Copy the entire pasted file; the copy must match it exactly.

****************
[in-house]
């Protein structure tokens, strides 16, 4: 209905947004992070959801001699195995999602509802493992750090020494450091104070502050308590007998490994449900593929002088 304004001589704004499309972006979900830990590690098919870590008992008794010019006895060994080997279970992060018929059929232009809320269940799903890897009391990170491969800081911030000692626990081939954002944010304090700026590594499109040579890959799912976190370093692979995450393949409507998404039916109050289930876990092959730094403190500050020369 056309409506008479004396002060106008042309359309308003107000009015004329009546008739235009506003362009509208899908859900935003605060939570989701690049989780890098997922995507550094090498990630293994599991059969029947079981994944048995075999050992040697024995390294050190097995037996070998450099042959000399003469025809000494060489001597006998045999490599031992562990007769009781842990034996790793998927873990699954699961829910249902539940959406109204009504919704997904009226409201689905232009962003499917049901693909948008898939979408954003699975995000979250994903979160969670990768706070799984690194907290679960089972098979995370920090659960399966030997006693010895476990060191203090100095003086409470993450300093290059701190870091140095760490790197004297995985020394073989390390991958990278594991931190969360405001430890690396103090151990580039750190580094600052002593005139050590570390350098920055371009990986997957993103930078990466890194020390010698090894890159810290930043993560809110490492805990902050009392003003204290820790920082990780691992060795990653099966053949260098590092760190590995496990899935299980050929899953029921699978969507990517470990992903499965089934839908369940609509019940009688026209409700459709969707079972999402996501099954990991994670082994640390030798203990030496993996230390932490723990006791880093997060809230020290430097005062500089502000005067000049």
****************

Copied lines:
[in-house]
């Protein structure tokens, strides 16, 4: 209905947004992070959801001699195995999602509802493992750090020494450091104070502050308590007998490994449900593929002088 304004001589704004499309972006979900830990590690098919870590008992008794010019006895060994080997279970992060018929059929232009809320269940799903890897009391990170491969800081911030000692626990081939954002944010304090700026590594499109040579890959799912976190370093692979995450393949409507998404039916109050289930876990092959730094403190500050020369 056309409506008479004396002060106008042309359309308003107000009015004329009546008739235009506003362009509208899908859900935003605060939570989701690049989780890098997922995507550094090498990630293994599991059969029947079981994944048995075999050992040697024995390294050190097995037996070998450099042959000399003469025809000494060489001597006998045999490599031992562990007769009781842990034996790793998927873990699954699961829910249902539940959406109204009504919704997904009226409201689905232009962003499917049901693909948008898939979408954003699975995000979250994903979160969670990768706070799984690194907290679960089972098979995370920090659960399966030997006693010895476990060191203090100095003086409470993450300093290059701190870091140095760490790197004297995985020394073989390390991958990278594991931190969360405001430890690396103090151990580039750190580094600052002593005139050590570390350098920055371009990986997957993103930078990466890194020390010698090894890159810290930043993560809110490492805990902050009392003003204290820790920082990780691992060795990653099966053949260098590092760190590995496990899935299980050929899953029921699978969507990517470990992903499965089934839908369940609509019940009688026209409700459709969707079972999402996501099954990991994670082994640390030798203990030496993996230390932490723990006791880093997060809230020290430097005062500089502000005067000049």